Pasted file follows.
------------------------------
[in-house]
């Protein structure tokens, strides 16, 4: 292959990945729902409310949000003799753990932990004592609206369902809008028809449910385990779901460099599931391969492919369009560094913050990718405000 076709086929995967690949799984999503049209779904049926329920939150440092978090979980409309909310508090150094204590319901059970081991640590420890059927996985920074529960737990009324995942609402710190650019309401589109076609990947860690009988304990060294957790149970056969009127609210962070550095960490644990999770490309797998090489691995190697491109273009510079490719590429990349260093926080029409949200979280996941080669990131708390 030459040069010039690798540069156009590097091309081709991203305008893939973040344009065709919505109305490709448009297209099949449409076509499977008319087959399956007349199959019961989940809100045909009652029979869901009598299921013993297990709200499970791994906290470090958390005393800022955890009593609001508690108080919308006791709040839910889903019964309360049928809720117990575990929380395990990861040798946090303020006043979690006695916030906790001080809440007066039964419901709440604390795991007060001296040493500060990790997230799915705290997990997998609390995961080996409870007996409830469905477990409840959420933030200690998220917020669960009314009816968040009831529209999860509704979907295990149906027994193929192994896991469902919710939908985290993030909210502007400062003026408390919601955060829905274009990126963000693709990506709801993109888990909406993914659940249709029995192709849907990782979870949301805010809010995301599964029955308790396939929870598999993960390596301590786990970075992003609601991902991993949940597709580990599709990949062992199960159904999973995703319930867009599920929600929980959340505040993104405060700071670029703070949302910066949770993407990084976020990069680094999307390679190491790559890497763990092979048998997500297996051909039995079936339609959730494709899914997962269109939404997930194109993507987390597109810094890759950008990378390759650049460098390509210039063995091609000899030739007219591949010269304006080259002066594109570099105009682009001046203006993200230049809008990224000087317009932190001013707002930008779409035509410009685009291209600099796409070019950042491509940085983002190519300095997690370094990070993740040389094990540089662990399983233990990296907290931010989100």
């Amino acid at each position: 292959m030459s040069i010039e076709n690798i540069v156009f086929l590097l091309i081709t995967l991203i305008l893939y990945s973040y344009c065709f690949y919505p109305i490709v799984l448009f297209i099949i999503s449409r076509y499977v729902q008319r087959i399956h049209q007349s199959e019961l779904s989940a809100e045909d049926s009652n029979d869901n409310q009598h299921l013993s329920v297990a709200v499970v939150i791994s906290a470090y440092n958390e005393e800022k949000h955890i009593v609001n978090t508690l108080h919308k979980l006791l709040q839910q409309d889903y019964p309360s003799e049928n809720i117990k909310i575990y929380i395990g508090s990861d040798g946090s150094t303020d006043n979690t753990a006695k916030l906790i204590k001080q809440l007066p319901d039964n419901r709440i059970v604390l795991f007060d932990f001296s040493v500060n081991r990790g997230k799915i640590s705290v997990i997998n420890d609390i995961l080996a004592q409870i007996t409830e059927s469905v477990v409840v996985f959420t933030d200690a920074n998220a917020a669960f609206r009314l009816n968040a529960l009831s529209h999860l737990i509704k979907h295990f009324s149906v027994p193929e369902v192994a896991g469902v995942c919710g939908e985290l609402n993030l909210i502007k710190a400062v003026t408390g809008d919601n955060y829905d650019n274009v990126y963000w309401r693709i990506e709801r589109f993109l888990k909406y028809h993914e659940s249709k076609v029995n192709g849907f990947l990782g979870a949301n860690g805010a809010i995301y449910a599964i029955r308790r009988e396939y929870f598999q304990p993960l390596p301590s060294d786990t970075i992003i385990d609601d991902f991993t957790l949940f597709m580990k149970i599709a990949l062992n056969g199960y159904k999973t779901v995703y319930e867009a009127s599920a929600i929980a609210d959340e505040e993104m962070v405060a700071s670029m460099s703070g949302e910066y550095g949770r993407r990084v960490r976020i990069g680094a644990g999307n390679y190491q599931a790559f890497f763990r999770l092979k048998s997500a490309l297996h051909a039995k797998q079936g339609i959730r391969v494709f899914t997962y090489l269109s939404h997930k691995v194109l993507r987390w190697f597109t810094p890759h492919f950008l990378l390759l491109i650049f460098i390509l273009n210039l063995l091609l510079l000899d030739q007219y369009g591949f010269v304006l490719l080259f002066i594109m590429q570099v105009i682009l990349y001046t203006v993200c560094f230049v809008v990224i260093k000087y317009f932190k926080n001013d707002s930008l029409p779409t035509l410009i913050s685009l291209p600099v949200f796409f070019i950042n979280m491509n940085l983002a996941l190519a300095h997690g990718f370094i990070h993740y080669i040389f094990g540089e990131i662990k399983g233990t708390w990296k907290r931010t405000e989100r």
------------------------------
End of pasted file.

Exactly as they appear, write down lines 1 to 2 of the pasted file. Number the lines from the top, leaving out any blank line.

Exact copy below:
[in-house]
């Protein structure tokens, strides 16, 4: 292959990945729902409310949000003799753990932990004592609206369902809008028809449910385990779901460099599931391969492919369009560094913050990718405000 076709086929995967690949799984999503049209779904049926329920939150440092978090979980409309909310508090150094204590319901059970081991640590420890059927996985920074529960737990009324995942609402710190650019309401589109076609990947860690009988304990060294957790149970056969009127609210962070550095960490644990999770490309797998090489691995190697491109273009510079490719590429990349260093926080029409949200979280996941080669990131708390 030459040069010039690798540069156009590097091309081709991203305008893939973040344009065709919505109305490709448009297209099949449409076509499977008319087959399956007349199959019961989940809100045909009652029979869901009598299921013993297990709200499970791994906290470090958390005393800022955890009593609001508690108080919308006791709040839910889903019964309360049928809720117990575990929380395990990861040798946090303020006043979690006695916030906790001080809440007066039964419901709440604390795991007060001296040493500060990790997230799915705290997990997998609390995961080996409870007996409830469905477990409840959420933030200690998220917020669960009314009816968040009831529209999860509704979907295990149906027994193929192994896991469902919710939908985290993030909210502007400062003026408390919601955060829905274009990126963000693709990506709801993109888990909406993914659940249709029995192709849907990782979870949301805010809010995301599964029955308790396939929870598999993960390596301590786990970075992003609601991902991993949940597709580990599709990949062992199960159904999973995703319930867009599920929600929980959340505040993104405060700071670029703070949302910066949770993407990084976020990069680094999307390679190491790559890497763990092979048998997500297996051909039995079936339609959730494709899914997962269109939404997930194109993507987390597109810094890759950008990378390759650049460098390509210039063995091609000899030739007219591949010269304006080259002066594109570099105009682009001046203006993200230049809008990224000087317009932190001013707002930008779409035509410009685009291209600099796409070019950042491509940085983002190519300095997690370094990070993740040389094990540089662990399983233990990296907290931010989100």